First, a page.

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(Course Logo: Adult walking with cane and holding a child's hand)Designing for the Life Span Segment 3

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Slide 18[D]

Slide 18 Content

We see shapes in colors differently...which of the following lines and characters appear in better focus:

The text 'The quick brown fox jumped over the lazy dog' in colors blue, green and red.

Owing to the lower quantity of blue photopigmentation in the eye- regardless of age, figures in blue light will appear to be fuzzier than figures depicted in either green or red light. As people age, as stated previously, it will become increasingly more difficult to focus on the edges of figures in blue. Reading blue text- especially blue text in the light emanating from a cathode ray tube such as a computer monitor will cause the eye to fatigue faster. White figures are the easiest to see because white light is a mixture of all color.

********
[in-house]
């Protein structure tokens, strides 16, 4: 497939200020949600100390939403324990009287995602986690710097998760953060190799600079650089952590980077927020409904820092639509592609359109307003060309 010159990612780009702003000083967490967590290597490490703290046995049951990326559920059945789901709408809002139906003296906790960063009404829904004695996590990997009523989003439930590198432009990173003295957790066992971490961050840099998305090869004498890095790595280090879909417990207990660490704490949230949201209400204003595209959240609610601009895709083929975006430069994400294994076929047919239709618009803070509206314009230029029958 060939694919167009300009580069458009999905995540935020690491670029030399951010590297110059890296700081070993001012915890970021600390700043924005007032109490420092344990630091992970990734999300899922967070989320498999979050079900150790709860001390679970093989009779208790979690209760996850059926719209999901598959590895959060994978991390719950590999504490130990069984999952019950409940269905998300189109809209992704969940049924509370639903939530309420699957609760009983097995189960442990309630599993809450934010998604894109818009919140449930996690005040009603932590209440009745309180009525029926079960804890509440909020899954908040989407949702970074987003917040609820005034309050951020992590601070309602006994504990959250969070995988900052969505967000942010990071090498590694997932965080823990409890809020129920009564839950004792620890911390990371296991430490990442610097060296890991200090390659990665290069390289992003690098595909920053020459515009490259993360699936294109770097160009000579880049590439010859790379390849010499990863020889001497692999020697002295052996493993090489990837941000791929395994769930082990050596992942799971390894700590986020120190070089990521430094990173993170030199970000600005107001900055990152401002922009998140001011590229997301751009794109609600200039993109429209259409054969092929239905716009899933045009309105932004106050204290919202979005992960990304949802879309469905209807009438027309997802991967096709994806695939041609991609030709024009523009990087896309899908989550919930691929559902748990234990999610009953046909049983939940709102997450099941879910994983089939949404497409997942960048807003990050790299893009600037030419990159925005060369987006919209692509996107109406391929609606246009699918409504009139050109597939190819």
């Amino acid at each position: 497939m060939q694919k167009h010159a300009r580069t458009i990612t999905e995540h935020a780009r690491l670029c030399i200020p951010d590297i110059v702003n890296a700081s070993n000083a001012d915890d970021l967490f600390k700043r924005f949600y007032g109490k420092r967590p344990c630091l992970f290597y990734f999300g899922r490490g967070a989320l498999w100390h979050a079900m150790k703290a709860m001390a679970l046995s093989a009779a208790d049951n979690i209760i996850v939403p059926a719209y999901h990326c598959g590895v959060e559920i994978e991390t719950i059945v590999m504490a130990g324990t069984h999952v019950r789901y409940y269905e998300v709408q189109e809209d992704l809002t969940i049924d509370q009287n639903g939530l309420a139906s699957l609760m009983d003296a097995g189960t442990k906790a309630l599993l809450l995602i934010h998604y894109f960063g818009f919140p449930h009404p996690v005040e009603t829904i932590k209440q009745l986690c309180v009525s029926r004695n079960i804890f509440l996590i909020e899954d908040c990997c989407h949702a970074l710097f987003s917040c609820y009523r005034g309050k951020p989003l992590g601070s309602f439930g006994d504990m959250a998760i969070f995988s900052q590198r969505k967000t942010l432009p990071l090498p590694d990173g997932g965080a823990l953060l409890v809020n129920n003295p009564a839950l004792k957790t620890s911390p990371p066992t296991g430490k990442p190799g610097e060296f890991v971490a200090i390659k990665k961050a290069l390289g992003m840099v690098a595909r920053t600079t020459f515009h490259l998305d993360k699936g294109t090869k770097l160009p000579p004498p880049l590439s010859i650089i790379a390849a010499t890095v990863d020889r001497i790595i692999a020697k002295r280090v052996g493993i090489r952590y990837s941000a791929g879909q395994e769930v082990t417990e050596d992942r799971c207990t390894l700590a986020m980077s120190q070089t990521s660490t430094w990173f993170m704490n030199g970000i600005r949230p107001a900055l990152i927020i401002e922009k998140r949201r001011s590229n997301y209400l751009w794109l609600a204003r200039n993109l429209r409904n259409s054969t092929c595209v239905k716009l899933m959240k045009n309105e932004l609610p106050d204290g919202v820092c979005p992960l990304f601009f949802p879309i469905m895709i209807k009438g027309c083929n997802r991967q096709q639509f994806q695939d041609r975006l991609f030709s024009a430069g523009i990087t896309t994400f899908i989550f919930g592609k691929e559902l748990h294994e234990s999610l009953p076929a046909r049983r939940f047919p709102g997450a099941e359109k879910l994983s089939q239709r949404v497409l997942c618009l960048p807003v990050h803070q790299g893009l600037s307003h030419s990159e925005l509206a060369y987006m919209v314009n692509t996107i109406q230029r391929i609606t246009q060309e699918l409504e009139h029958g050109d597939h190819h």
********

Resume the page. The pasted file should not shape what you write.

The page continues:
Narration of Slide 18

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Matching the value and intensity of red, green and blue is very difficult in computer graphics because the manner of projection and the specific technology alter the emission of color. This slide is meant to demonstrate that figures in blue light will be harder to see than figures in either green or red light. The figures in blue light may appear to be fuzzy. Also, the text in white light appears to be the brightest and should be more easily discernable.

Unfortunately, the contrast between the dark ground and the white figures may cause a bleed of the light beyond the edges. For that reason, this entire slide program has a figure/ground relationship using a high value warm orange against a relatively dark value gray ground. The text is easily seen without the harshness of the white light bleeding at the edges. Reversing the figure/ground relationship and having dark text of a white background means increasing background glare especially when images are projected.

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